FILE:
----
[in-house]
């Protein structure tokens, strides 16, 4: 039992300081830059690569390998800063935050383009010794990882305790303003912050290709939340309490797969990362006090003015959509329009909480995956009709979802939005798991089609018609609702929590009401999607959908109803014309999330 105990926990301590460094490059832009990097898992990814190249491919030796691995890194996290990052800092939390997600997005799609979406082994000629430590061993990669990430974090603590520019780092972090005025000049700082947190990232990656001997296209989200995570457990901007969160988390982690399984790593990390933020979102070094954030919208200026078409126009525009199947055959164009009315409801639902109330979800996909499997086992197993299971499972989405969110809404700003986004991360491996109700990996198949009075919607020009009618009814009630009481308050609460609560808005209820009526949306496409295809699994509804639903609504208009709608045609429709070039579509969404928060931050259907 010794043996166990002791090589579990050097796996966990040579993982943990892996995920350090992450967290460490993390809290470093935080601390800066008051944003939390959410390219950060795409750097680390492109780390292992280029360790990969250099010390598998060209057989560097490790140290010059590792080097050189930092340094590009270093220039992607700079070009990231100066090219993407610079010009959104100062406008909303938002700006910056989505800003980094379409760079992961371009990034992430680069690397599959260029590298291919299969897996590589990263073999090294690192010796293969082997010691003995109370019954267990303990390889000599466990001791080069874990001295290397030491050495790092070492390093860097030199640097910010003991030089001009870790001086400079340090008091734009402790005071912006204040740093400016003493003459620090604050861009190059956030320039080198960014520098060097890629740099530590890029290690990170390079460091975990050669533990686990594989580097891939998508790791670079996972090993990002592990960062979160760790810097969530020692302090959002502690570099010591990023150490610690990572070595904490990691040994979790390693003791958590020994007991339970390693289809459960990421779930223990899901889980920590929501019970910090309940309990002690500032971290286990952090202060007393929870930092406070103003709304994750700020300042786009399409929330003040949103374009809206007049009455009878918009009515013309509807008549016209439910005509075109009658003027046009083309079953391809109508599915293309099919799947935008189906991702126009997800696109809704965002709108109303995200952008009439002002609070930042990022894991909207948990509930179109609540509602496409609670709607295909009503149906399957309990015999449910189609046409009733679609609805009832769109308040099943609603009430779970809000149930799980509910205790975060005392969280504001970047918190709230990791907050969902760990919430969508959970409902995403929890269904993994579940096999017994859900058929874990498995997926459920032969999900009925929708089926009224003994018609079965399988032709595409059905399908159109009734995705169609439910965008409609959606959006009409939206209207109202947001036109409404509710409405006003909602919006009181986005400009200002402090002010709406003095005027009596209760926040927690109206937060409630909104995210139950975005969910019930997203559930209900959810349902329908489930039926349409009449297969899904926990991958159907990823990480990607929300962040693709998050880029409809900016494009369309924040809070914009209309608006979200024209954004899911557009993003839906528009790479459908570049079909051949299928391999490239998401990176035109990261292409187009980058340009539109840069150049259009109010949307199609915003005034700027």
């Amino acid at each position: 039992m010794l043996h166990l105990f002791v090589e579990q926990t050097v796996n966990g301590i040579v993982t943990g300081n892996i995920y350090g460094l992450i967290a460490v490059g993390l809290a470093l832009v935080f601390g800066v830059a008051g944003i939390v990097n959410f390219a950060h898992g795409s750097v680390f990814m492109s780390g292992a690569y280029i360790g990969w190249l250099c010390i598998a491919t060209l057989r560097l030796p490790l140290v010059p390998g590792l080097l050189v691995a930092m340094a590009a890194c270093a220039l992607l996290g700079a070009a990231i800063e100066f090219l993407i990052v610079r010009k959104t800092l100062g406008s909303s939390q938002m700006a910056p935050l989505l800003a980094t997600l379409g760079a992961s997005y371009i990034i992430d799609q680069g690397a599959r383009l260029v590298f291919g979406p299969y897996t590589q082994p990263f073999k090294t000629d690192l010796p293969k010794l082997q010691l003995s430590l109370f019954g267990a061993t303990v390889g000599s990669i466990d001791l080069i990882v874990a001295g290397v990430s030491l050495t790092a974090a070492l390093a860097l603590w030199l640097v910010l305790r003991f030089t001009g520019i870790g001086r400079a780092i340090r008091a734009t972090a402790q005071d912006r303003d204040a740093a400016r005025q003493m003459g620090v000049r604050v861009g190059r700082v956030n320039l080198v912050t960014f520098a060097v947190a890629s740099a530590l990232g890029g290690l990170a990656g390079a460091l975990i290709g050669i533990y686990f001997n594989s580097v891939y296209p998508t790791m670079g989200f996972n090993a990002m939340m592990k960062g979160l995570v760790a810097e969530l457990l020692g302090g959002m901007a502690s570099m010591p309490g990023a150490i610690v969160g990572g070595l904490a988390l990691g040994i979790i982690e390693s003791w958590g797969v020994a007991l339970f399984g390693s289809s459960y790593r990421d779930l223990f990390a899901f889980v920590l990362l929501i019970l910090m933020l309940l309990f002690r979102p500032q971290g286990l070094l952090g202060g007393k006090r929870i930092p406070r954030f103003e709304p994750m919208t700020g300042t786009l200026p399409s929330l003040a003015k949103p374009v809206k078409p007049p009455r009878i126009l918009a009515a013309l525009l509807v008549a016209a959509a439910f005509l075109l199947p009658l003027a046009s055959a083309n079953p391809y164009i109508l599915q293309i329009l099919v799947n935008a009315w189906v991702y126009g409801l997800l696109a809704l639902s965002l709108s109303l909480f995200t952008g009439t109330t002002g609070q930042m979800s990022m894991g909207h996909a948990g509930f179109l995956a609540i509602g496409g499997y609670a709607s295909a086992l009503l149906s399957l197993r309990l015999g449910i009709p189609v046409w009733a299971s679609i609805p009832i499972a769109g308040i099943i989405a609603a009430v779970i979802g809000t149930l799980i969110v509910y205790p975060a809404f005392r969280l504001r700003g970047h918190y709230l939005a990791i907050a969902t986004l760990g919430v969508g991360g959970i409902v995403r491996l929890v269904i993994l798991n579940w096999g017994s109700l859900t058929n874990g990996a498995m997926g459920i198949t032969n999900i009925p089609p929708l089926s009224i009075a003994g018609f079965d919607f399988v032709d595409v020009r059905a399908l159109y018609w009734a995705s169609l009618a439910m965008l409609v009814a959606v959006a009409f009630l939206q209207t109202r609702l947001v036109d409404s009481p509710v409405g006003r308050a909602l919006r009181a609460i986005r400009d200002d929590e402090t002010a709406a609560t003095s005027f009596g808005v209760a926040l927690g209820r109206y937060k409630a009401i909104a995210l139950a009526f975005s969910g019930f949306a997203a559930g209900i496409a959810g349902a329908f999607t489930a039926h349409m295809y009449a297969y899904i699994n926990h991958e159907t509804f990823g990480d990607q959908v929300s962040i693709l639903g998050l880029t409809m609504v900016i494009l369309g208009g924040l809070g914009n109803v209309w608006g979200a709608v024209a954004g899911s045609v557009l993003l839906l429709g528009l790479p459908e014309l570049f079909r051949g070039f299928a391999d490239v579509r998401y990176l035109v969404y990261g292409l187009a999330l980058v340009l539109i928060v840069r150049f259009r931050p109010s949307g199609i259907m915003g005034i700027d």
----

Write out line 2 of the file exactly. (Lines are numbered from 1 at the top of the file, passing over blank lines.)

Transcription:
């Protein structure tokens, strides 16, 4: 039992300081830059690569390998800063935050383009010794990882305790303003912050290709939340309490797969990362006090003015959509329009909480995956009709979802939005798991089609018609609702929590009401999607959908109803014309999330 105990926990301590460094490059832009990097898992990814190249491919030796691995890194996290990052800092939390997600997005799609979406082994000629430590061993990669990430974090603590520019780092972090005025000049700082947190990232990656001997296209989200995570457990901007969160988390982690399984790593990390933020979102070094954030919208200026078409126009525009199947055959164009009315409801639902109330979800996909499997086992197993299971499972989405969110809404700003986004991360491996109700990996198949009075919607020009009618009814009630009481308050609460609560808005209820009526949306496409295809699994509804639903609504208009709608045609429709070039579509969404928060931050259907 010794043996166990002791090589579990050097796996966990040579993982943990892996995920350090992450967290460490993390809290470093935080601390800066008051944003939390959410390219950060795409750097680390492109780390292992280029360790990969250099010390598998060209057989560097490790140290010059590792080097050189930092340094590009270093220039992607700079070009990231100066090219993407610079010009959104100062406008909303938002700006910056989505800003980094379409760079992961371009990034992430680069690397599959260029590298291919299969897996590589990263073999090294690192010796293969082997010691003995109370019954267990303990390889000599466990001791080069874990001295290397030491050495790092070492390093860097030199640097910010003991030089001009870790001086400079340090008091734009402790005071912006204040740093400016003493003459620090604050861009190059956030320039080198960014520098060097890629740099530590890029290690990170390079460091975990050669533990686990594989580097891939998508790791670079996972090993990002592990960062979160760790810097969530020692302090959002502690570099010591990023150490610690990572070595904490990691040994979790390693003791958590020994007991339970390693289809459960990421779930223990899901889980920590929501019970910090309940309990002690500032971290286990952090202060007393929870930092406070103003709304994750700020300042786009399409929330003040949103374009809206007049009455009878918009009515013309509807008549016209439910005509075109009658003027046009083309079953391809109508599915293309099919799947935008189906991702126009997800696109809704965002709108109303995200952008009439002002609070930042990022894991909207948990509930179109609540509602496409609670709607295909009503149906399957309990015999449910189609046409009733679609609805009832769109308040099943609603009430779970809000149930799980509910205790975060005392969280504001970047918190709230990791907050969902760990919430969508959970409902995403929890269904993994579940096999017994859900058929874990498995997926459920032969999900009925929708089926009224003994018609079965399988032709595409059905399908159109009734995705169609439910965008409609959606959006009409939206209207109202947001036109409404509710409405006003909602919006009181986005400009200002402090002010709406003095005027009596209760926040927690109206937060409630909104995210139950975005969910019930997203559930209900959810349902329908489930039926349409009449297969899904926990991958159907990823990480990607929300962040693709998050880029409809900016494009369309924040809070914009209309608006979200024209954004899911557009993003839906528009790479459908570049079909051949299928391999490239998401990176035109990261292409187009980058340009539109840069150049259009109010949307199609915003005034700027």